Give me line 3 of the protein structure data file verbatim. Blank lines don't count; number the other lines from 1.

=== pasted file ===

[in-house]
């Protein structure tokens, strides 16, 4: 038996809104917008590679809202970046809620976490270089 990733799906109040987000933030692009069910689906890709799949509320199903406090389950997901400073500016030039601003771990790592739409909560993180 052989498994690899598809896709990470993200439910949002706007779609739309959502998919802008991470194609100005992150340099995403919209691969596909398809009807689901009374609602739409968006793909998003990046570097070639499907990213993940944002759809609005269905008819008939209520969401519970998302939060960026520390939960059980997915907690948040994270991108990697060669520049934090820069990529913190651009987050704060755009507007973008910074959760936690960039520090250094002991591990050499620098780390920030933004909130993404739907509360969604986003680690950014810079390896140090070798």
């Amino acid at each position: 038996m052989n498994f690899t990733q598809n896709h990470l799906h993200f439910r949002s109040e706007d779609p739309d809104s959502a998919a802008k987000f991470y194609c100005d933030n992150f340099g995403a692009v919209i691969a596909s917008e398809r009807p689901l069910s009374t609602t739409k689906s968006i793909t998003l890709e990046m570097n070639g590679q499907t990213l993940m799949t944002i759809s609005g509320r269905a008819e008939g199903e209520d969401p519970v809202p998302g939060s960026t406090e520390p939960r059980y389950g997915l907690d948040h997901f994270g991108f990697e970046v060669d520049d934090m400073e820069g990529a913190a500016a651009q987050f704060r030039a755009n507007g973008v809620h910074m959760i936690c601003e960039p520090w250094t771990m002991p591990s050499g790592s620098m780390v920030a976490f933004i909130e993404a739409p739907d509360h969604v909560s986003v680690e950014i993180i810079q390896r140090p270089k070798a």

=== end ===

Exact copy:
């Amino acid at each position: 038996m052989n498994f690899t990733q598809n896709h990470l799906h993200f439910r949002s109040e706007d779609p739309d809104s959502a998919a802008k987000f991470y194609c100005d933030n992150f340099g995403a692009v919209i691969a596909s917008e398809r009807p689901l069910s009374t609602t739409k689906s968006i793909t998003l890709e990046m570097n070639g590679q499907t990213l993940m799949t944002i759809s609005g509320r269905a008819e008939g199903e209520d969401p519970v809202p998302g939060s960026t406090e520390p939960r059980y389950g997915l907690d948040h997901f994270g991108f990697e970046v060669d520049d934090m400073e820069g990529a913190a500016a651009q987050f704060r030039a755009n507007g973008v809620h910074m959760i936690c601003e960039p520090w250094t771990m002991p591990s050499g790592s620098m780390v920030a976490f933004i909130e993404a739409p739907d509360h969604v909560s986003v680690e950014i993180i810079q390896r140090p270089k070798a």